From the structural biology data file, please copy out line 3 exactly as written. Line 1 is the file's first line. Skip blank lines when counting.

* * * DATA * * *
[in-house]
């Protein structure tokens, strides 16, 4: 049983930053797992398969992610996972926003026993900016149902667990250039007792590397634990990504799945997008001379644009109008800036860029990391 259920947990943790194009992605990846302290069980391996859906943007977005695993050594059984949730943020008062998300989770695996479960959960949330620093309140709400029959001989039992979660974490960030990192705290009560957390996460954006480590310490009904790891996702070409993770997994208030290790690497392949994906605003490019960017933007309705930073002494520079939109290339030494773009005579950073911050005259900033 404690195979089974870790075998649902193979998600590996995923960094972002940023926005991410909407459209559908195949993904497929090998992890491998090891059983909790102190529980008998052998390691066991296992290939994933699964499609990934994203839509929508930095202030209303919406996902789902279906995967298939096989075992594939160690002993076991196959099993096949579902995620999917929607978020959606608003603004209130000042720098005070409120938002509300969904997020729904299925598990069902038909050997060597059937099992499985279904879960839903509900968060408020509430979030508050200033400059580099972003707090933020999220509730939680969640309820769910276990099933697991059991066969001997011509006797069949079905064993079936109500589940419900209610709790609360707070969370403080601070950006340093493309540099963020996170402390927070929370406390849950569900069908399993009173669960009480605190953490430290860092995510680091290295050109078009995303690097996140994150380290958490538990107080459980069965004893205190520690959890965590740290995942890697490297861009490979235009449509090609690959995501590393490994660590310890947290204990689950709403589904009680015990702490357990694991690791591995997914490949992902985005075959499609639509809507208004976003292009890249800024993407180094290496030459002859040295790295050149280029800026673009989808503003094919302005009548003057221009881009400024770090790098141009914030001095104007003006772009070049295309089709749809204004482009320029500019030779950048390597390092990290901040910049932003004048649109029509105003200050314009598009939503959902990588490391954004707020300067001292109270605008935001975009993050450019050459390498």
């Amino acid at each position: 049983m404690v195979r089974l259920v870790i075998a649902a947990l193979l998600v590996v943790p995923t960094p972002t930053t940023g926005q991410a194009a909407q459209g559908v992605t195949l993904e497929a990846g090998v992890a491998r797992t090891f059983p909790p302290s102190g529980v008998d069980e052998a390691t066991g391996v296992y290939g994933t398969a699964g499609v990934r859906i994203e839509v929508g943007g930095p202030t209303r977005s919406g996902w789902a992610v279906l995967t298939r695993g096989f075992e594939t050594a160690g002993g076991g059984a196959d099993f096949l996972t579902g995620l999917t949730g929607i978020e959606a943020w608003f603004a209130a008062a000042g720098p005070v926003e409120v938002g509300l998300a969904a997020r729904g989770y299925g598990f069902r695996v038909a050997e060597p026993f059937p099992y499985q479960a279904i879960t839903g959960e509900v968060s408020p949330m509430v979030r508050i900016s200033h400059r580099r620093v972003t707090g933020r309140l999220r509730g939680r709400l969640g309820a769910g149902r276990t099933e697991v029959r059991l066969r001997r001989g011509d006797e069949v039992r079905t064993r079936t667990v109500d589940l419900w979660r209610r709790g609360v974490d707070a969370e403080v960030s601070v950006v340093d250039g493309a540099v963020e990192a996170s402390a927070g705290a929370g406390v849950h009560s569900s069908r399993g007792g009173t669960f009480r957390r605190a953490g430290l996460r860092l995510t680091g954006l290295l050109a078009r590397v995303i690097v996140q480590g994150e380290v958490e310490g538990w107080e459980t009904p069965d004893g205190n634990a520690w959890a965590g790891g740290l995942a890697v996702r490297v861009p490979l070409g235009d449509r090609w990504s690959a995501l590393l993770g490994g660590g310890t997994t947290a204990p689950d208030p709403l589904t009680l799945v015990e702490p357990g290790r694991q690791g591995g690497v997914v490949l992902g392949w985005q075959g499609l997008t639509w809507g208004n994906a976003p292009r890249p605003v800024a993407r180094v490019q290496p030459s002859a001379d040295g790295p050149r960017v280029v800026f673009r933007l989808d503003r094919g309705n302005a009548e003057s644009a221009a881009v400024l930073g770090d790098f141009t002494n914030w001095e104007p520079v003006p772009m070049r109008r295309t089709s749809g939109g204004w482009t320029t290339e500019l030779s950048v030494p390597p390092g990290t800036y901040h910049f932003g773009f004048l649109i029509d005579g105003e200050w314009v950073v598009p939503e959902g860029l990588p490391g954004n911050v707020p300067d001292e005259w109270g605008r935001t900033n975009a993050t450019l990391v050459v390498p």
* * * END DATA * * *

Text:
């Amino acid at each position: 049983m404690v195979r089974l259920v870790i075998a649902a947990l193979l998600v590996v943790p995923t960094p972002t930053t940023g926005q991410a194009a909407q459209g559908v992605t195949l993904e497929a990846g090998v992890a491998r797992t090891f059983p909790p302290s102190g529980v008998d069980e052998a390691t066991g391996v296992y290939g994933t398969a699964g499609v990934r859906i994203e839509v929508g943007g930095p202030t209303r977005s919406g996902w789902a992610v279906l995967t298939r695993g096989f075992e594939t050594a160690g002993g076991g059984a196959d099993f096949l996972t579902g995620l999917t949730g929607i978020e959606a943020w608003f603004a209130a008062a000042g720098p005070v926003e409120v938002g509300l998300a969904a997020r729904g989770y299925g598990f069902r695996v038909a050997e060597p026993f059937p099992y499985q479960a279904i879960t839903g959960e509900v968060s408020p949330m509430v979030r508050i900016s200033h400059r580099r620093v972003t707090g933020r309140l999220r509730g939680r709400l969640g309820a769910g149902r276990t099933e697991v029959r059991l066969r001997r001989g011509d006797e069949v039992r079905t064993r079936t667990v109500d589940l419900w979660r209610r709790g609360v974490d707070a969370e403080v960030s601070v950006v340093d250039g493309a540099v963020e990192a996170s402390a927070g705290a929370g406390v849950h009560s569900s069908r399993g007792g009173t669960f009480r957390r605190a953490g430290l996460r860092l995510t680091g954006l290295l050109a078009r590397v995303i690097v996140q480590g994150e380290v958490e310490g538990w107080e459980t009904p069965d004893g205190n634990a520690w959890a965590g790891g740290l995942a890697v996702r490297v861009p490979l070409g235009d449509r090609w990504s690959a995501l590393l993770g490994g660590g310890t997994t947290a204990p689950d208030p709403l589904t009680l799945v015990e702490p357990g290790r694991q690791g591995g690497v997914v490949l992902g392949w985005q075959g499609l997008t639509w809507g208004n994906a976003p292009r890249p605003v800024a993407r180094v490019q290496p030459s002859a001379d040295g790295p050149r960017v280029v800026f673009r933007l989808d503003r094919g309705n302005a009548e003057s644009a221009a881009v400024l930073g770090d790098f141009t002494n914030w001095e104007p520079v003006p772009m070049r109008r295309t089709s749809g939109g204004w482009t320029t290339e500019l030779s950048v030494p390597p390092g990290t800036y901040h910049f932003g773009f004048l649109i029509d005579g105003e200050w314009v950073v598009p939503e959902g860029l990588p490391g954004n911050v707020p300067d001292e005259w109270g605008r935001t900033n975009a993050t450019l990391v050459v390498p």